11. Unplayable Lie

If you hit your ball into a place where you can’t play it (against a tree, in a bush, etc.) you have three considerations according to the golf rules:

  • Drop within two club-lengths of the spot where the ball lies, but not closer to the hole.
  • Return the ball to the original spot and replay it.
  • Drop the ball as far back as you like from the point where the ball lies, ensuring that you keep the point between you and the hole.

In each case, you count the original stroke and add a penalty stroke per the golf rules.

12. Putting Green – Ball Strikes Another Ball

The golf rules state that if your ball is on the green and strikes another ball on the green, you incur a two-stroke penalty in stroke play.

13. Putting Green – Ball Strikes Flagstick

If your ball is on the green and it strikes the flagstick in the hole, you incur a two-stroke penalty in stroke play. Note that if your ball is off the green and you hit onto the green and you either strike another ball or hit the flagstick, there is no penalty.


1. What does SSS stand for in golf?

SSS (Standard Scratch Score) is a number that is used to compare golfers. A golfer’s SSS is the average of their best nine holes from a round.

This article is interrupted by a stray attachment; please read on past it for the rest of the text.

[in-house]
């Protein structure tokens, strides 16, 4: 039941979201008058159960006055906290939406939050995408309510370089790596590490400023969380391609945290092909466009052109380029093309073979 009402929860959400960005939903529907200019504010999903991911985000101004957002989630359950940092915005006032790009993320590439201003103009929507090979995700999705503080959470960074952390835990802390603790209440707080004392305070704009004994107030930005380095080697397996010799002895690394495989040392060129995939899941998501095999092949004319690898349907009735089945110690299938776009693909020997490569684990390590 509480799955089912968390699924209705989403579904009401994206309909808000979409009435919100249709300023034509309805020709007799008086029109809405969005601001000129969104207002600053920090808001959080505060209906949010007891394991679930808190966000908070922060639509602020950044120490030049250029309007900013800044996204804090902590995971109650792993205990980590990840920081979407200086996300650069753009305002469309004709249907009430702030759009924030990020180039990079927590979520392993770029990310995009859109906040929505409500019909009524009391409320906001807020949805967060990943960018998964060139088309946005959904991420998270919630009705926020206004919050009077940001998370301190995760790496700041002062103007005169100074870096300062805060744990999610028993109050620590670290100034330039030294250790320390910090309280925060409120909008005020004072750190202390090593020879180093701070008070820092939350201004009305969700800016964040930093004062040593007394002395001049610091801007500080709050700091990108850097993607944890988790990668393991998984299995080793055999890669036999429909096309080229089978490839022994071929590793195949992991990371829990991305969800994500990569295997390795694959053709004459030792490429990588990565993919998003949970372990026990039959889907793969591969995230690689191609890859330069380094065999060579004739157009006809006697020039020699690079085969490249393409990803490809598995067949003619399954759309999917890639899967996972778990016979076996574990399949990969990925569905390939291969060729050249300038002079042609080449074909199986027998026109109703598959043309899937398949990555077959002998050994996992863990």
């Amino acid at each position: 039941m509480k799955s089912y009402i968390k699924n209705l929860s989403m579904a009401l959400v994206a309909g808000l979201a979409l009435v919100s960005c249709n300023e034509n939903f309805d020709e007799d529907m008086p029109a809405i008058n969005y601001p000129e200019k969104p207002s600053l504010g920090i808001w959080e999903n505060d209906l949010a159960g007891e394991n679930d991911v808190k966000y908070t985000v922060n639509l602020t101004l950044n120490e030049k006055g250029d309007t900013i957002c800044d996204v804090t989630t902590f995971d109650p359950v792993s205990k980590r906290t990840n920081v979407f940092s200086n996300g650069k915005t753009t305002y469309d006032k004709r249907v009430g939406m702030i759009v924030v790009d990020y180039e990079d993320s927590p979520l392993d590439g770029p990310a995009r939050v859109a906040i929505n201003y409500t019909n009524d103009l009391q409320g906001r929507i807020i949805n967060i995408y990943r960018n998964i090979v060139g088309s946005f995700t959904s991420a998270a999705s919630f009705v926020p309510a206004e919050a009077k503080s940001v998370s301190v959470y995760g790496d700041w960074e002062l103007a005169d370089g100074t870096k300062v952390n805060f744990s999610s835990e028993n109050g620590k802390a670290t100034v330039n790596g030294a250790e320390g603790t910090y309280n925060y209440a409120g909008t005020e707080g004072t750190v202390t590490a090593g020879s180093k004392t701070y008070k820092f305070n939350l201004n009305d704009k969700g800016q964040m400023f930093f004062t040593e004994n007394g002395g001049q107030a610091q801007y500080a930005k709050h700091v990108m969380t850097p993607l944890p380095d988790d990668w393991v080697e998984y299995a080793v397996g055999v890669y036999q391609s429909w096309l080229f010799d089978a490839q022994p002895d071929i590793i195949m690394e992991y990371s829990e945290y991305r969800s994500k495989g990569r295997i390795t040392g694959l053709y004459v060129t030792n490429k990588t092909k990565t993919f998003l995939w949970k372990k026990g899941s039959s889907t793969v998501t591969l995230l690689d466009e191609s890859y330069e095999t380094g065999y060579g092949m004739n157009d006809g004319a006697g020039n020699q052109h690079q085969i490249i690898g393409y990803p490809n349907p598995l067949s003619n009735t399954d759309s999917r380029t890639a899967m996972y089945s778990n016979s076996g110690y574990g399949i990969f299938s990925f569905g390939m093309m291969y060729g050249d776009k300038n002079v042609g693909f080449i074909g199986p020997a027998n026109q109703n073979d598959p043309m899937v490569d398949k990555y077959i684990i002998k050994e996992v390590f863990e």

2. What does NSA mean in golf?

If you make a mistake during your round, and the club you are using does not hit the ball squarely on the sweet spot of the club head, then you may get an “NSA” (No Score – Approved) instead of a negative score. If this occurs, simply take another swing with the same club and hope for a better result.

3. What does MDF mean in golf?

MDF stands for “made cut, didn’t finish.” This is a penalty when a player misses a putt and the ball goes beyond the hole by at least one foot, but not more than two feet. The penalty is giving back the stroke, as well as paying 20% of the round’s green fee.

4. What can I do to improve my game?

Aim your club correctly. It sounds simple, but most people don’t do it right. Your clubface should be pointing at the ball at all times. You can also try shifting your weight towards your front foot to help you swing with more power.


I hope that this article on the basics of golf has helped you to brush up on your knowledge and better understand the game. As a beginner, it can be really confusing trying to know where to start when it comes to getting good at golf.  So whether you’re a complete beginner or just want to improve your game, these tips will help you!